Japan threatens to quit whaling body
A trans-Tasman bid to outlaw scientific whaling by Japan has closed with the Asian power warning a decision against it could force it to quit the International Whaling Commission.
Deputy foreign minister Koji Tsuruoka said Japan relied on the International Court of Justice to find that it had obeyed the law by halting commercial whaling, and only conducting scientific whaling within the rules of the IWC treaty.
"What would happen to stable multilateral frameworks when such assurances disappear?" Tsuruoka said. "When one morning suddenly you find your state bound by the policy of the majority and the only way out is to leave such an organisation?
"Japan, a country that places importance on the rule of law, trusts that the outcome of this case will uphold stable multilateralism."
Tsuruoka's closing words to the ICJ on Tuesday followed a claim from Japanese counsel Payam Akhavan that the politicisation of science, sacrificing of culture and disregarding of international law meant that soon there might be no whaling nations at the IWC.
However Akhavan also underscored Japan's compliance with the rule of law, and observers said Japan's threats to leave the IWC had been made repeatedly in the past.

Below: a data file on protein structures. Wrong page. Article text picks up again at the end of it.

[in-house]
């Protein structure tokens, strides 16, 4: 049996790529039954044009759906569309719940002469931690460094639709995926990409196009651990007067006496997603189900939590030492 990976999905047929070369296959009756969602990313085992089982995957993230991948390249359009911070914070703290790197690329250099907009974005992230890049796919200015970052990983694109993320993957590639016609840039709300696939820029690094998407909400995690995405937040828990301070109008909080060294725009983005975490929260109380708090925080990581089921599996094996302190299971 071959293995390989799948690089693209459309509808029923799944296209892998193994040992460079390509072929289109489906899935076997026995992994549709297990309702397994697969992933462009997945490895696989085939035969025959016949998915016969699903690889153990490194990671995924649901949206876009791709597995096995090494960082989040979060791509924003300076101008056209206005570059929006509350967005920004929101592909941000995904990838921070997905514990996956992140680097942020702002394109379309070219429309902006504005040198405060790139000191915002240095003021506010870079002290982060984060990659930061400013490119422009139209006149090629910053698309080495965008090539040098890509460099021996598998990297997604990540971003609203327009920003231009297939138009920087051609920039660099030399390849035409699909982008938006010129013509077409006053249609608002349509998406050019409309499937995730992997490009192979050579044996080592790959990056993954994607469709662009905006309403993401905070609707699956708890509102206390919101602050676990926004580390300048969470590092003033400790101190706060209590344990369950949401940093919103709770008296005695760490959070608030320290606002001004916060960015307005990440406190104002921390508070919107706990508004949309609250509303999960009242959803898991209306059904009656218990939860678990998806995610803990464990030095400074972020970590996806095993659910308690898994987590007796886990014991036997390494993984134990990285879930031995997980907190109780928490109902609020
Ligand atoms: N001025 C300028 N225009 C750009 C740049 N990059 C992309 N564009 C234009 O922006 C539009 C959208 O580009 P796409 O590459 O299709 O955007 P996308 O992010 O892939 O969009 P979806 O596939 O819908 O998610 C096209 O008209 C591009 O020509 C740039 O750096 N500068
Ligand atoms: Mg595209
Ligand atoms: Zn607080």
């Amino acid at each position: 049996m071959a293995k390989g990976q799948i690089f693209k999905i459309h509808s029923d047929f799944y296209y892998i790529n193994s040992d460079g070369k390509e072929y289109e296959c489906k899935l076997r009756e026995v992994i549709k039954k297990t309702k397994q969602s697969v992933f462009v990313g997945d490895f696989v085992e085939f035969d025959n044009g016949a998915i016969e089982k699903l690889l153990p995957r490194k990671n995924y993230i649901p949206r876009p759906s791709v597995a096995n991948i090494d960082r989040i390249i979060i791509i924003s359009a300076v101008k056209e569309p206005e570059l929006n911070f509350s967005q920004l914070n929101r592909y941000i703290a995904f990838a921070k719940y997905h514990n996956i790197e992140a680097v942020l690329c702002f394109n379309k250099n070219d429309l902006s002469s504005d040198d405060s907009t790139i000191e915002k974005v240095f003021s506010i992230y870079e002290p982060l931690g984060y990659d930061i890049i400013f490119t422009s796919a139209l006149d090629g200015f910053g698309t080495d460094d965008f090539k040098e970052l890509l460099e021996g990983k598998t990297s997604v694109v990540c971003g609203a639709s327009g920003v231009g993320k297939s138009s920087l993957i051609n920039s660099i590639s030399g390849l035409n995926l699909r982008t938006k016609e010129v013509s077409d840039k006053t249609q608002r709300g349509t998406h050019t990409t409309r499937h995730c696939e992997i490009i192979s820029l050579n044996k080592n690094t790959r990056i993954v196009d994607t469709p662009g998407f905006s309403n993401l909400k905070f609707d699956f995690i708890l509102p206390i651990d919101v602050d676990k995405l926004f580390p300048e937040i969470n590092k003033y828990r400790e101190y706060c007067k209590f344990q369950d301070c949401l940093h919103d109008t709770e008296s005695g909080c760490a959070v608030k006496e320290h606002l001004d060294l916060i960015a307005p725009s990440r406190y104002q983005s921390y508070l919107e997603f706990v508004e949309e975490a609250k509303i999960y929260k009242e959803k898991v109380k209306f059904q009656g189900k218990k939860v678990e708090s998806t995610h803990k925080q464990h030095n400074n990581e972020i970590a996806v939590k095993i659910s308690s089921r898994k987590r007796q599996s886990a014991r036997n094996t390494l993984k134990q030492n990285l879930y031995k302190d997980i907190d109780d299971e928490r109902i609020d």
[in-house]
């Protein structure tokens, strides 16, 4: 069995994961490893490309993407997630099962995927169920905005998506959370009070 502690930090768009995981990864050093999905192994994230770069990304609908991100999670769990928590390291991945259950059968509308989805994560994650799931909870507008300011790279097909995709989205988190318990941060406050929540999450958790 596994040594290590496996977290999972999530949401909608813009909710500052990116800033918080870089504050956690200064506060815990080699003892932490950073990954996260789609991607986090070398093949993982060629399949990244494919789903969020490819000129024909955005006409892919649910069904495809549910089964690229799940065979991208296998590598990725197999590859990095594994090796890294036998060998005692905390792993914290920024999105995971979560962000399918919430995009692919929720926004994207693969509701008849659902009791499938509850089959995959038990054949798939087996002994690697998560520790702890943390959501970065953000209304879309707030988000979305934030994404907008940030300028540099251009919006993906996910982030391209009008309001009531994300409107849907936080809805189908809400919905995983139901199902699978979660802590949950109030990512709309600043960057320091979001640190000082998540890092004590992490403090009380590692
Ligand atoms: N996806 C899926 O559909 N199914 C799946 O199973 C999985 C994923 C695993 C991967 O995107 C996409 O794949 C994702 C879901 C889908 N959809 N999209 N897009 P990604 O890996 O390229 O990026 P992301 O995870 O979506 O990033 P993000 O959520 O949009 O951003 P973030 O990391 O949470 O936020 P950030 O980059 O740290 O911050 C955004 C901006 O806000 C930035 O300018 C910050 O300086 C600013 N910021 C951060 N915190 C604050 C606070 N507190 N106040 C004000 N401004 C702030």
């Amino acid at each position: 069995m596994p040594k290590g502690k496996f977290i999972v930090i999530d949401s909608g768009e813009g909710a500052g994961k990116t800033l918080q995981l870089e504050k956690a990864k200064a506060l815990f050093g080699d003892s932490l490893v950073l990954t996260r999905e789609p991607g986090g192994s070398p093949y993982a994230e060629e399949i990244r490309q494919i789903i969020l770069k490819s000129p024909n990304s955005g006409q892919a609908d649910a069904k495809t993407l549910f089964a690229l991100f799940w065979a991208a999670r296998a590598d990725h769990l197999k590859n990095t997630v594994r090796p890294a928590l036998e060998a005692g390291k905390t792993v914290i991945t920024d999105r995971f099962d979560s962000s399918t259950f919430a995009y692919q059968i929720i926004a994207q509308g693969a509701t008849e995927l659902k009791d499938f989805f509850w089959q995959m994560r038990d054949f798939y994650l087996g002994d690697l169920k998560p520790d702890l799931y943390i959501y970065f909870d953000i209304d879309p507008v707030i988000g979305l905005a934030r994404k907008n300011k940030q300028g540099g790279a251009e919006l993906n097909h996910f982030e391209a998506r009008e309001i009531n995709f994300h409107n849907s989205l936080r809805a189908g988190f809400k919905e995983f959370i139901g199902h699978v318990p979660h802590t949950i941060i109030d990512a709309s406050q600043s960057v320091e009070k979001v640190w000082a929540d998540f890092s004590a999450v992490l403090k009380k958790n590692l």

Tsuruoka was closing four weeks of hearings at the ICJ in The Hague in which Australia asked the court to find that Japan's whaling program was not scientific research, but disguised commercial whaling.
Australia is asking the court to ban the hunt, under which Japan has been whaling in the Antarctic for 26 years, ever since the global moratorium commercial whaling came into force.
"Whaling for purposes of scientific research by Japan is not commercial whaling in disguise," Tsuruoka said. "The objective of the program is to obtain scientific information on the basis of which Japan might be able to ask for the moratorium to be lifted."
New Zealand intervened in the case earlier this month, with Attorney General Chris Finlayson arguing that global whaling treaty's purpose was not the protection of commercial whaling.
Finlayson told the ICJ the International Convention for the Regulation of Whaling was intended to be for the conservation and development of whale stocks.